The Ting Tings - ‘Sounds From Nowheresville’ album review

A difficult listen with fleeting moments of the genius that made The Ting Tings so attractive.

Read more on The Ting Tings Listen to The Ting Tings on Spotify
Released 26 Feb 2012 | | By Paul Leake | Rating: 2-5
The Ting Tings - ‘Sounds From Nowheresville’ album review

There are very few difficult second albums so difficult as The Ting Tings’. If their interviews are to be taken at face-value, then ‘Sounds from Nowheresville’ is an ironically bad second album with its tongue firmly lodged in its precocious cheek. Sadly, no-one’s buying that excuse for an album that is mired by its own super-massive ego. The Ting Tings have excessively and emphatically stated that they wiped the first batch of songs for their second album and worked on this ‘edgier’ set. Right.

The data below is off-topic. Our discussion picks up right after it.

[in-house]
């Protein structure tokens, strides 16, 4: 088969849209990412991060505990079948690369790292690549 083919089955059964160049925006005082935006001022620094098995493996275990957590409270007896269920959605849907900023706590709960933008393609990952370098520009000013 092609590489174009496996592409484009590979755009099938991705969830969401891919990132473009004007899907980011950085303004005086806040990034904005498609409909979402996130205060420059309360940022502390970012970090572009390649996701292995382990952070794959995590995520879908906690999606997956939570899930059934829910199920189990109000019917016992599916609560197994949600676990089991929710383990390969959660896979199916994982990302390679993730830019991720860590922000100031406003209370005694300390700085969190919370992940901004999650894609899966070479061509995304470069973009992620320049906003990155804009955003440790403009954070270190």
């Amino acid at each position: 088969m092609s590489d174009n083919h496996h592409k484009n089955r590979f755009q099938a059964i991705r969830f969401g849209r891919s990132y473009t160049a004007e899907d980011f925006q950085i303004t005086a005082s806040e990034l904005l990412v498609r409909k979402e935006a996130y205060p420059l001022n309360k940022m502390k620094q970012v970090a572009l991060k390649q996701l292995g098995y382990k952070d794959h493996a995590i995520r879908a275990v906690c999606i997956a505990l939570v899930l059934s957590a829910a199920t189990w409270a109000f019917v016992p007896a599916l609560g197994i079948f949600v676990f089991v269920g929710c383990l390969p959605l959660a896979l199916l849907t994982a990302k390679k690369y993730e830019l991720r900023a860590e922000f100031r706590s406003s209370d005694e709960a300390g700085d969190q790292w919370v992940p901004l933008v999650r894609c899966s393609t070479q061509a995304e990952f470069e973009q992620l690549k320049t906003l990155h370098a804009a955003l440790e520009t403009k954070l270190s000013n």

It’s not all bad – just most of it. 'One By One' is a terrific moment on the album where the synthesisers are used to their greatest effect; Katie scales back her voice to its most dispassionately charismatic. It’s one of three songs that hint at what the album could have been if the Ting Tings had been afforded less pressure and more perspective. As it stands, the entire album has this feeling of being stitched together like Frankenstein’s monster, using bits of this and that to try to patch up the inconsistency of the whole thing.

‘Hang It Up’s percussion sounds as though it was sampled from ‘Fix Up, Look Sharp’ – only in absentia of the grimy inventiveness of Dizzee Rascal. But it’s the album’s lead track, ‘Silence’, that shows that they could have been on the cusp of something great with ‘Sounds From Nowheresville’. A greatness which evades them for about 22 minutes of the album’s length.

The short runtime on ‘Sounds from Nowheresville’ works out to be something of a blessing. The real tragedy of this second album is that The Ting Tings seem to have started to believe their own hype and it’s getting them nowhere.